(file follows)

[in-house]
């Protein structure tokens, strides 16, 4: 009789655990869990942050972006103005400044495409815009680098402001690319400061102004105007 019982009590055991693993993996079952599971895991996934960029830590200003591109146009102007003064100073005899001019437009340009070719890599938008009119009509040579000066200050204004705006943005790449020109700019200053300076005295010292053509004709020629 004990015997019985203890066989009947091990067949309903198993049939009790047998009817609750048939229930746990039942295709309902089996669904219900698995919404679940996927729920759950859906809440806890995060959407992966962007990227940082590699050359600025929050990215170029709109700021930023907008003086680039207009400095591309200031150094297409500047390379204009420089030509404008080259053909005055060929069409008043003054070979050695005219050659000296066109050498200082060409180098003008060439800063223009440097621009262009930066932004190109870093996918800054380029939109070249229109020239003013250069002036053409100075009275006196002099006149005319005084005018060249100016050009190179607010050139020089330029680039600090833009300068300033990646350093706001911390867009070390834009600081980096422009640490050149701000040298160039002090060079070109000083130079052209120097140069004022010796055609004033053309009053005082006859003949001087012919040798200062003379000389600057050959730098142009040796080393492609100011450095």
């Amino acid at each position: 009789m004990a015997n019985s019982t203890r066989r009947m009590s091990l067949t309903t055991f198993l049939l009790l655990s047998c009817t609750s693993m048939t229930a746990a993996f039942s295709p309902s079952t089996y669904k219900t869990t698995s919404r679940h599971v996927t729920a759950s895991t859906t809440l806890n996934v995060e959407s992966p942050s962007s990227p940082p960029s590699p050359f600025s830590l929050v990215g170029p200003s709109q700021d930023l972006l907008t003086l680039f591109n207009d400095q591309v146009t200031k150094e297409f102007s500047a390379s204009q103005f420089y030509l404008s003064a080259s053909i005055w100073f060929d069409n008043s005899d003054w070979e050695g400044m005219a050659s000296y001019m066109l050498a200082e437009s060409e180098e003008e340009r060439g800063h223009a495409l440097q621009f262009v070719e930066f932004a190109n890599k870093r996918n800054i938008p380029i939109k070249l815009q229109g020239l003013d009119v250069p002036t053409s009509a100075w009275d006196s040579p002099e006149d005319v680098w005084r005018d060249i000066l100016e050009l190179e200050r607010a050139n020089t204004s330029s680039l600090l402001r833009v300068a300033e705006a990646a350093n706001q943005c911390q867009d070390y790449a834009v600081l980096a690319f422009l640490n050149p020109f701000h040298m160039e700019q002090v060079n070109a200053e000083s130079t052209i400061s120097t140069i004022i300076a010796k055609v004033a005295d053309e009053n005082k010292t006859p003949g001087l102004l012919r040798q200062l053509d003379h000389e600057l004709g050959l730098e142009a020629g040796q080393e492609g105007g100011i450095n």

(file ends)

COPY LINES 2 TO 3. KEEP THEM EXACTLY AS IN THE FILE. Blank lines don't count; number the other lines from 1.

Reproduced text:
């Protein structure tokens, strides 16, 4: 009789655990869990942050972006103005400044495409815009680098402001690319400061102004105007 019982009590055991693993993996079952599971895991996934960029830590200003591109146009102007003064100073005899001019437009340009070719890599938008009119009509040579000066200050204004705006943005790449020109700019200053300076005295010292053509004709020629 004990015997019985203890066989009947091990067949309903198993049939009790047998009817609750048939229930746990039942295709309902089996669904219900698995919404679940996927729920759950859906809440806890995060959407992966962007990227940082590699050359600025929050990215170029709109700021930023907008003086680039207009400095591309200031150094297409500047390379204009420089030509404008080259053909005055060929069409008043003054070979050695005219050659000296066109050498200082060409180098003008060439800063223009440097621009262009930066932004190109870093996918800054380029939109070249229109020239003013250069002036053409100075009275006196002099006149005319005084005018060249100016050009190179607010050139020089330029680039600090833009300068300033990646350093706001911390867009070390834009600081980096422009640490050149701000040298160039002090060079070109000083130079052209120097140069004022010796055609004033053309009053005082006859003949001087012919040798200062003379000389600057050959730098142009040796080393492609100011450095």
């Amino acid at each position: 009789m004990a015997n019985s019982t203890r066989r009947m009590s091990l067949t309903t055991f198993l049939l009790l655990s047998c009817t609750s693993m048939t229930a746990a993996f039942s295709p309902s079952t089996y669904k219900t869990t698995s919404r679940h599971v996927t729920a759950s895991t859906t809440l806890n996934v995060e959407s992966p942050s962007s990227p940082p960029s590699p050359f600025s830590l929050v990215g170029p200003s709109q700021d930023l972006l907008t003086l680039f591109n207009d400095q591309v146009t200031k150094e297409f102007s500047a390379s204009q103005f420089y030509l404008s003064a080259s053909i005055w100073f060929d069409n008043s005899d003054w070979e050695g400044m005219a050659s000296y001019m066109l050498a200082e437009s060409e180098e003008e340009r060439g800063h223009a495409l440097q621009f262009v070719e930066f932004a190109n890599k870093r996918n800054i938008p380029i939109k070249l815009q229109g020239l003013d009119v250069p002036t053409s009509a100075w009275d006196s040579p002099e006149d005319v680098w005084r005018d060249i000066l100016e050009l190179e200050r607010a050139n020089t204004s330029s680039l600090l402001r833009v300068a300033e705006a990646a350093n706001q943005c911390q867009d070390y790449a834009v600081l980096a690319f422009l640490n050149p020109f701000h040298m160039e700019q002090v060079n070109a200053e000083s130079t052209i400061s120097t140069i004022i300076a010796k055609v004033a005295d053309e009053n005082k010292t006859p003949g001087l102004l012919r040798q200062l053509d003379h000389e600057l004709g050959l730098e142009a020629g040796q080393e492609g105007g100011i450095n």